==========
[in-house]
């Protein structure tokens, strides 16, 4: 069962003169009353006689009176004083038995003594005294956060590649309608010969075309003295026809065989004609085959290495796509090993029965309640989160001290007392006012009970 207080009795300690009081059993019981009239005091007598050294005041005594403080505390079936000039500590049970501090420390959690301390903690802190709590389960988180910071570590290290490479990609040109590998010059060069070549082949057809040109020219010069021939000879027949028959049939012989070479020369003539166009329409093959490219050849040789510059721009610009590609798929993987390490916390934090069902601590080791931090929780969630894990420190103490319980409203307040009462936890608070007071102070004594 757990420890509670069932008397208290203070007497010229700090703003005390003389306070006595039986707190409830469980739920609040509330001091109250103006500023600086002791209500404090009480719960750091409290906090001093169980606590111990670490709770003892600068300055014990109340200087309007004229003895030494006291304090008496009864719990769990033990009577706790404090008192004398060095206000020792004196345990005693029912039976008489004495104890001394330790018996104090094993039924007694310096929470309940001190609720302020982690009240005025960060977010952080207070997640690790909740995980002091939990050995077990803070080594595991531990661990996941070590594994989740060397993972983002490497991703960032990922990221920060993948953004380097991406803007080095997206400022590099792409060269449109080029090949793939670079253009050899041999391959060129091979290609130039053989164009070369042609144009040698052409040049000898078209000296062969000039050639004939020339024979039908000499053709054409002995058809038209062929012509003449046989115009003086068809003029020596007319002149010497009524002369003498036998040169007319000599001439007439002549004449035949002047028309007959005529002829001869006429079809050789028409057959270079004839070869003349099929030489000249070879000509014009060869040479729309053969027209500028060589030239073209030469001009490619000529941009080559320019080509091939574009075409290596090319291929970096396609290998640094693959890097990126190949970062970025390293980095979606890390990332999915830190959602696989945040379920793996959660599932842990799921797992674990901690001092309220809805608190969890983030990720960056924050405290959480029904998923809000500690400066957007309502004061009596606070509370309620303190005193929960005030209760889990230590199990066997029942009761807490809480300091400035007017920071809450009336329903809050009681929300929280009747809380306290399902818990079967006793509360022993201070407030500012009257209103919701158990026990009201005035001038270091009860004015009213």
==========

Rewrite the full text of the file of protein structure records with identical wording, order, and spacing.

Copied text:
[in-house]
């Protein structure tokens, strides 16, 4: 069962003169009353006689009176004083038995003594005294956060590649309608010969075309003295026809065989004609085959290495796509090993029965309640989160001290007392006012009970 207080009795300690009081059993019981009239005091007598050294005041005594403080505390079936000039500590049970501090420390959690301390903690802190709590389960988180910071570590290290490479990609040109590998010059060069070549082949057809040109020219010069021939000879027949028959049939012989070479020369003539166009329409093959490219050849040789510059721009610009590609798929993987390490916390934090069902601590080791931090929780969630894990420190103490319980409203307040009462936890608070007071102070004594 757990420890509670069932008397208290203070007497010229700090703003005390003389306070006595039986707190409830469980739920609040509330001091109250103006500023600086002791209500404090009480719960750091409290906090001093169980606590111990670490709770003892600068300055014990109340200087309007004229003895030494006291304090008496009864719990769990033990009577706790404090008192004398060095206000020792004196345990005693029912039976008489004495104890001394330790018996104090094993039924007694310096929470309940001190609720302020982690009240005025960060977010952080207070997640690790909740995980002091939990050995077990803070080594595991531990661990996941070590594994989740060397993972983002490497991703960032990922990221920060993948953004380097991406803007080095997206400022590099792409060269449109080029090949793939670079253009050899041999391959060129091979290609130039053989164009070369042609144009040698052409040049000898078209000296062969000039050639004939020339024979039908000499053709054409002995058809038209062929012509003449046989115009003086068809003029020596007319002149010497009524002369003498036998040169007319000599001439007439002549004449035949002047028309007959005529002829001869006429079809050789028409057959270079004839070869003349099929030489000249070879000509014009060869040479729309053969027209500028060589030239073209030469001009490619000529941009080559320019080509091939574009075409290596090319291929970096396609290998640094693959890097990126190949970062970025390293980095979606890390990332999915830190959602696989945040379920793996959660599932842990799921797992674990901690001092309220809805608190969890983030990720960056924050405290959480029904998923809000500690400066957007309502004061009596606070509370309620303190005193929960005030209760889990230590199990066997029942009761807490809480300091400035007017920071809450009336329903809050009681929300929280009747809380306290399902818990079967006793509360022993201070407030500012009257209103919701158990026990009201005035001038270091009860004015009213």